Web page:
Posted in Asia, Barack Obama, George Bush, Human Rights, Iran, Iraq, Multicultural, Muslims, Peace, Politics, US Foreign Policy, War, World News
Tagged Iran, Iraq, Syria, US dialogue
Most American attention has focused on relations between the United States and the Iraq government as they hammer out the last pieces of the security pact, but trouble may well be arising in other areas of Iraq that have nothing to do with the American presence. In recent weeks, Kurdish leaders in the north have clashed with Prime Minister Maliki over his plans to assist the Supporting Councils which are made up of pro-government tribal leaders. The Kurds believe Maliki is attempting to create an Arab presence in Kurdish regions in order to gain greater power, particularly over oil in the region. President Massoud Barzani warned Maliki “this is playing with fire.”
Maliki is furious that Kurdish leaders function as an autonomous government in northern regions of Iraq and even are negotiating with foreign oil companies. Last month, the Iraqi army came close to an armed clash with the Kurdish Peshmerga units which, in effect, are a separate army that protects Kurdish territory against Iraqis. The Washington Post recently reported three planeloads of arms from Bulgaria were flown into Kurdish areas. Maliki is also worried that Kurdish leaders will form an alliance with Sunnis to block his government from extending its power into certain areas of the country.
Of course, both Turkey and Iran have large Kurdish minorities and they will become upset if the Kurds extend their power within Iraq.
Posted in Human Rights, Iraq, Iraq War, Islam, Military, Multicultural, Muslims, Peace, Politics, US Foreign Policy, War, World News
Tagged Iraq, Kurds, Maliki government
President elect Barack Obama most probably will announce the appointment of Robert Gates to be his Secretary of Defense. This decision will undoubtedly lead to complaints by many people who believed in electing Obama they were sending a message the current leaders of our Iraq-Afghanistan policy had to be replaced. However, there is some logic in the decision to retain a moderate Republican in office given that he has moved sharply away from previous behaviors by Donald Rumsfeld. Gates has made clear he is open to discussions with a variety of leaders in the Middle East and understands the fighting in Iraq and Afghanistan can not be won solely by reliance on military action.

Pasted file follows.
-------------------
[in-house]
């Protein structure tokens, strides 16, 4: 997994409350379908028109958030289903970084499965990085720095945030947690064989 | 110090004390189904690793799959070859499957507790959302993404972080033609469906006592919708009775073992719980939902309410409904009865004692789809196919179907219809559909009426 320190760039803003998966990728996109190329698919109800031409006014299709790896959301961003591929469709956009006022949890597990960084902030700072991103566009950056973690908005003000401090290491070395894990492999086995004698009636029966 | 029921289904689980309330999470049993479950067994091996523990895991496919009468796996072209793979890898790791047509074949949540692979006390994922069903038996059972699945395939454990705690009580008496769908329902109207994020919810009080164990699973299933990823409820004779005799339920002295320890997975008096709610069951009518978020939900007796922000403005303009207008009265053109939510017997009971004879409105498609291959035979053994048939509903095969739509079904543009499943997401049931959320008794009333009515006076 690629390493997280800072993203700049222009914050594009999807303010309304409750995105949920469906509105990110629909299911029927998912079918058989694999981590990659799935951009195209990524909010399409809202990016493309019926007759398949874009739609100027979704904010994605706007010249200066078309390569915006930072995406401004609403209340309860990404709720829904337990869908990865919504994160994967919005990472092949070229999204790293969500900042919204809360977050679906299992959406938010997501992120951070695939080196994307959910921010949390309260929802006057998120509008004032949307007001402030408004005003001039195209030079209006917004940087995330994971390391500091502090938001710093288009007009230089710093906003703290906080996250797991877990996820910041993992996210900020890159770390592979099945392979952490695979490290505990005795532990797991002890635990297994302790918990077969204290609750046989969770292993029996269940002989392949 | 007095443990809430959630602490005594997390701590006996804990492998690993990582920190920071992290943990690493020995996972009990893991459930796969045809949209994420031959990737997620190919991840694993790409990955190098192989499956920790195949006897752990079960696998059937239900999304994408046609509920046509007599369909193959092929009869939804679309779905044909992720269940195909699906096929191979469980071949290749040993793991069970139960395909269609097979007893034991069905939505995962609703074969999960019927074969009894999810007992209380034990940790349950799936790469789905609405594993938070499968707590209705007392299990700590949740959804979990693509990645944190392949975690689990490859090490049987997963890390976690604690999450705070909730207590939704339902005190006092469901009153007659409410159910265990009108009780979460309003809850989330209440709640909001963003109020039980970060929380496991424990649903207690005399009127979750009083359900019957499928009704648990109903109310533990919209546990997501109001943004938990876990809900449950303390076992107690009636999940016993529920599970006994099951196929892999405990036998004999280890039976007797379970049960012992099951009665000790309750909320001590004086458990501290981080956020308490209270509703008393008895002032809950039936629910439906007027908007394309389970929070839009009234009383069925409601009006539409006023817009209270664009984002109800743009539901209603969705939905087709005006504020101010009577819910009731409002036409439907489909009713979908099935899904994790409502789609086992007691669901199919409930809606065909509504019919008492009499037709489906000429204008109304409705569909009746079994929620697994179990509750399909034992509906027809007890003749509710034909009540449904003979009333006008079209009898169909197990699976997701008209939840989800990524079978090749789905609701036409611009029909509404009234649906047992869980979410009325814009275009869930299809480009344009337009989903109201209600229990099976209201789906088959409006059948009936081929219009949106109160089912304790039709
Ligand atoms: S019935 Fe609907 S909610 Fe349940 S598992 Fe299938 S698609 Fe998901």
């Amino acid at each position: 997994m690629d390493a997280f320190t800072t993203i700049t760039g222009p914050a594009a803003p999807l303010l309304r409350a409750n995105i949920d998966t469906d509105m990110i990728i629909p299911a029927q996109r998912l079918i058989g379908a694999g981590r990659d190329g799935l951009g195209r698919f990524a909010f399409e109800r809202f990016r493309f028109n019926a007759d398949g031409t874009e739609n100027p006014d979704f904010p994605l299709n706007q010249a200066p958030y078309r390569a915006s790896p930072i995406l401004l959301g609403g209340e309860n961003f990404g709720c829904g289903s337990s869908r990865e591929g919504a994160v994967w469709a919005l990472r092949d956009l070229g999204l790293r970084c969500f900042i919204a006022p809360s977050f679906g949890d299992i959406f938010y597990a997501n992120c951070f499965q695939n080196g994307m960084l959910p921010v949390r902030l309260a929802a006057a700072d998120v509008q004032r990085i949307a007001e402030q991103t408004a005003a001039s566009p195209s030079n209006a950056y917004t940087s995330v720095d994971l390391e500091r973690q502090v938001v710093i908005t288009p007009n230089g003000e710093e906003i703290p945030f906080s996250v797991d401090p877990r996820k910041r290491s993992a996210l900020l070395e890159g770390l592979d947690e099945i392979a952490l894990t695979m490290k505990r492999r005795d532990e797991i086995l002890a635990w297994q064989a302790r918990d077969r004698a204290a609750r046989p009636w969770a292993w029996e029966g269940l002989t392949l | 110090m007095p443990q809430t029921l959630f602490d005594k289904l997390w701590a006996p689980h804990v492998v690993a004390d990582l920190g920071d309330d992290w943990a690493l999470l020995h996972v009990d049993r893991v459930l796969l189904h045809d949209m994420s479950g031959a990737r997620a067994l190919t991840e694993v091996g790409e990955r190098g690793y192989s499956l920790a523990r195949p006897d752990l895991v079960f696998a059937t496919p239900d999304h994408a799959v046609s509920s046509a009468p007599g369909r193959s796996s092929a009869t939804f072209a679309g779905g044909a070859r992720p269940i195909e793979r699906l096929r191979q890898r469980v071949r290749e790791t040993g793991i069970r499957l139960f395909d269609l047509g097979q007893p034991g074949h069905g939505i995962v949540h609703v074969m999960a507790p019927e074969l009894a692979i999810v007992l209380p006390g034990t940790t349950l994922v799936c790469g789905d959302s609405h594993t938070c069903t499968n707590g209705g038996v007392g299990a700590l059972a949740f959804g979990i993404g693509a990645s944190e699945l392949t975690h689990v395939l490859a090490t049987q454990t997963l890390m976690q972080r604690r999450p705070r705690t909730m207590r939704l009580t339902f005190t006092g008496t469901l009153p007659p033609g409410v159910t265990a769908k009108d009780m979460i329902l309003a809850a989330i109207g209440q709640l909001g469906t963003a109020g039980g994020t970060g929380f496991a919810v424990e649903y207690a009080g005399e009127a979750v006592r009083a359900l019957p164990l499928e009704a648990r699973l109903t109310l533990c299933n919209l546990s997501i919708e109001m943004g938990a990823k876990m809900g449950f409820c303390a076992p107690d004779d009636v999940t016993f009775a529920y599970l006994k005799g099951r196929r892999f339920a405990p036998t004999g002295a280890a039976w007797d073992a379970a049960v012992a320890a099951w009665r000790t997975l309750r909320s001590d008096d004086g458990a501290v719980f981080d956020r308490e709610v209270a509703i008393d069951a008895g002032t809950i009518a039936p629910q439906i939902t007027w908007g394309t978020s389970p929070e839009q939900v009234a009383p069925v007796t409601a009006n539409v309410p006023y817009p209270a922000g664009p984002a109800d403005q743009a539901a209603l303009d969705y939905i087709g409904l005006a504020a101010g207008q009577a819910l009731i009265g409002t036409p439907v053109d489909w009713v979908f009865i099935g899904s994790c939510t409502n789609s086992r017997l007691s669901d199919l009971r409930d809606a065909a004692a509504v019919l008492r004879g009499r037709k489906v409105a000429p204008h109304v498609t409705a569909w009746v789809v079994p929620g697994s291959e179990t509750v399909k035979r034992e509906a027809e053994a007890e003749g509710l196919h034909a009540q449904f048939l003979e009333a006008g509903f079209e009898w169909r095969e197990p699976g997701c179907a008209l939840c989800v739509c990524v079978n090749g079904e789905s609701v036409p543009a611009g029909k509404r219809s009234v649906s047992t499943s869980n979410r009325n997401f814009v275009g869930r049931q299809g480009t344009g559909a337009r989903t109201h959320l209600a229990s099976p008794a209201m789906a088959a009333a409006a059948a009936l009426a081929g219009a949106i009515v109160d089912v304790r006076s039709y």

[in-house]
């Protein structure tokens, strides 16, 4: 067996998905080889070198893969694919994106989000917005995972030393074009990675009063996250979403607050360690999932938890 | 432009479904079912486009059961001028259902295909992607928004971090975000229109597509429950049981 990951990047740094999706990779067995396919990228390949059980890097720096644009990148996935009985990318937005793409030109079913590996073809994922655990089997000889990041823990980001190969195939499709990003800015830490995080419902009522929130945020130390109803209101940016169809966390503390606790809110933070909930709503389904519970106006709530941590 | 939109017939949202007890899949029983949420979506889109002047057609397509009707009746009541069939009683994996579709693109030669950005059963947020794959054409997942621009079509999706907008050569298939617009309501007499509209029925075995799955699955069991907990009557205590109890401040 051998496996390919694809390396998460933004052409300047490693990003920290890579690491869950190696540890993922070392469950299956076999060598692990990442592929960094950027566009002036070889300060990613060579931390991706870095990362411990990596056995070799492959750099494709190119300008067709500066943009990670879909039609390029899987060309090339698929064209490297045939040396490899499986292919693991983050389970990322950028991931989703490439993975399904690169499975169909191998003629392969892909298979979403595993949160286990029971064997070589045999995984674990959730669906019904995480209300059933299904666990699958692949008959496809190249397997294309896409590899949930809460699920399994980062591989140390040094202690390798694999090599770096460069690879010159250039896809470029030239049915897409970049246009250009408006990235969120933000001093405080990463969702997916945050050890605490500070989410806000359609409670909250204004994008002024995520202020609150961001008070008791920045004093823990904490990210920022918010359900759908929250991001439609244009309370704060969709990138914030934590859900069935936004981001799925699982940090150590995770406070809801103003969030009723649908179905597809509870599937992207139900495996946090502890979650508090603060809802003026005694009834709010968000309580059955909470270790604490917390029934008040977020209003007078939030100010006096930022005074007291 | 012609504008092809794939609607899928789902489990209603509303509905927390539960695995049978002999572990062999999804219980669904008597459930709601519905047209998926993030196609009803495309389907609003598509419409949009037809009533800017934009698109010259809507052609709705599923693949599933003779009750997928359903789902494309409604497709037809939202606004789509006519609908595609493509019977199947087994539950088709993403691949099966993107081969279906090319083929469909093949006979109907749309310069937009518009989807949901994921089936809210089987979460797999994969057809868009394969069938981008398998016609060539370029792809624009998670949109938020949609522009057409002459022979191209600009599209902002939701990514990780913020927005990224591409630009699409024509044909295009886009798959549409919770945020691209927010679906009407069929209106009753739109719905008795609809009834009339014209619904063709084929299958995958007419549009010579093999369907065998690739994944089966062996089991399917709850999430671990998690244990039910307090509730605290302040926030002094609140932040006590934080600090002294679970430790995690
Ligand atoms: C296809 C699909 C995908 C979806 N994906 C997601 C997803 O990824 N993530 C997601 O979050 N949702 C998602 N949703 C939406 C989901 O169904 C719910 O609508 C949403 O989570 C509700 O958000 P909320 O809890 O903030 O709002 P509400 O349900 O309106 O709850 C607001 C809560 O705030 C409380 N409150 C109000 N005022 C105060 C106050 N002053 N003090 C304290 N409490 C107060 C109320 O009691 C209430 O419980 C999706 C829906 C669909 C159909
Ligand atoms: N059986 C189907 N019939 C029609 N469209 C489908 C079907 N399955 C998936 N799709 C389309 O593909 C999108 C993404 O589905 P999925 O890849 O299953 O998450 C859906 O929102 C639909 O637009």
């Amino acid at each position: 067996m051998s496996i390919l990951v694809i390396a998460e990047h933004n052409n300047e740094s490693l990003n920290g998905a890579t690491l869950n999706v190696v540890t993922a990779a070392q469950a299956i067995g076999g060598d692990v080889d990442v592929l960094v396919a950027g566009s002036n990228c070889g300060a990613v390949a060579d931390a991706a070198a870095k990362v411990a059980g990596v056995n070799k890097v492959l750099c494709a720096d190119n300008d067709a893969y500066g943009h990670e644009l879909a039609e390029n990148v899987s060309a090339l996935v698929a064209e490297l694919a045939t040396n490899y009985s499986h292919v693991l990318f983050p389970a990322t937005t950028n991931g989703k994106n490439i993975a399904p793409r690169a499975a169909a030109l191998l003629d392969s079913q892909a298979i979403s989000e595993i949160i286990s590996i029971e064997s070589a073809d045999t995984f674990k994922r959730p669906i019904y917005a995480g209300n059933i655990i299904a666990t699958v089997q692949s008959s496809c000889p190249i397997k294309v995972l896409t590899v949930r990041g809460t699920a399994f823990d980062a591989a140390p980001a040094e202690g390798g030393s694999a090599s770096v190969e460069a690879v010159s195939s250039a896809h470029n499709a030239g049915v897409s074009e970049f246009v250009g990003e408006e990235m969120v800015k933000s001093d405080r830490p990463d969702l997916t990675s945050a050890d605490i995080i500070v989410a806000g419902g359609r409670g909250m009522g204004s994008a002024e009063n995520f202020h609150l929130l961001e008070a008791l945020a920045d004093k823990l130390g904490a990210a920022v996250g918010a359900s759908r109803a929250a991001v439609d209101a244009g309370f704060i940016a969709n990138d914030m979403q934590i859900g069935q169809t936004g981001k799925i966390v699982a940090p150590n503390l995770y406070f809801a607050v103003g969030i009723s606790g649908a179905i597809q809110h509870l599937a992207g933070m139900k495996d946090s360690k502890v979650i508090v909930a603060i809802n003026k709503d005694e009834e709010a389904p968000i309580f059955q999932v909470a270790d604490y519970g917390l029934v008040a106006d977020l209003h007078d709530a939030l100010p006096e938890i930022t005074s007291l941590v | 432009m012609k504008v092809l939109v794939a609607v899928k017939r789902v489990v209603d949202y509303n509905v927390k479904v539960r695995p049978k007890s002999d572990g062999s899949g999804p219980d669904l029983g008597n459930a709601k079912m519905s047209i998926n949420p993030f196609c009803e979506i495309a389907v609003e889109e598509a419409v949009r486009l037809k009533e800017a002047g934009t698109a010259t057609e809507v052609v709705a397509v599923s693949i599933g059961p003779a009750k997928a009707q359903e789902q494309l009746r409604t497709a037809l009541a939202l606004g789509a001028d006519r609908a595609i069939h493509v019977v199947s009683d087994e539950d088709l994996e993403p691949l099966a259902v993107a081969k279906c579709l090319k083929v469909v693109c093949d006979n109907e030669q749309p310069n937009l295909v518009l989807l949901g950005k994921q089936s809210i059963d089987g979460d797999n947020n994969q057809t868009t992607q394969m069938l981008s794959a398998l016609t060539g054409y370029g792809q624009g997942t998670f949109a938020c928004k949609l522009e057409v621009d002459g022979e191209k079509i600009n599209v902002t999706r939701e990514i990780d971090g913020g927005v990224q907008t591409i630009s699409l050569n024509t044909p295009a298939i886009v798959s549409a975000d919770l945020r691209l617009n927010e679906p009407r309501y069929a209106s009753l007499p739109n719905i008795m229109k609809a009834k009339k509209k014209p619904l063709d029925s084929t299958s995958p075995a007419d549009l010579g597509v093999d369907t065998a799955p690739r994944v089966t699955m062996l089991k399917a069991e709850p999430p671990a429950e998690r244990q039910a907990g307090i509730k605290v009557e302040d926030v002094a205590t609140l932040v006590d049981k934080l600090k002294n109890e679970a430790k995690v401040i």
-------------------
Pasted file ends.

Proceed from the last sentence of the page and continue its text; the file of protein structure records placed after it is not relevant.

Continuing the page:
The key point in selecting Gates must be the acceptance by the secretary of defense that he now serves the Obama administration and must be in accord with its goals. If he can work in this manner, his retention adds a sense of continuity in what is going right as well as a recognition there must be change in the coming months. The first point will be whether or not US troops begin withdrawing next year and continue that process in the following year. The goal must be 2011 for the majority of soldiers being out of Iraq.
Posted in 2008 Elections, Barack Obama, Democrats, George Bush, Human Rights, Military, Multicultural, Peace, Politics, Republicans, United States, US Foreign Policy, War, World News
Tagged Afghanistan, Gates, Iraq, Obama
Seven long years ago, American military forces went into combat in Afghanistan and five years ago, they entered Iraq in a war that supposedly would be over in a few weeks. Year after year, troops have been under fire, been blown up by roadside bombs, and never have known a moment’s peace. Admiral Mike Muller, head of the Joint Chiefs of Staff, made clear his concern about stress. “we see extraordinary stress and pressure,” but insisted “we’re not about to break.” He does not see any possibility tours of duty will be reduced from 12 months.
Former general barry McCaffrey, who recently retired, visited troops in combat and discovered there simply were not enough troops in Afghanistan to maintain high levels of operational efficiency. At some point, the question must be raised, when is enough, not enough? Are American troops to be asked to continue fighting another seven years?
Posted in Asia, George Bush, Human Rights, Iraq War, Military, Multicultural, Politics, Republicans, United States, US Foreign Policy, Veterans, War, World News
Tagged Afghanistan, Iraq, military stress, Mullen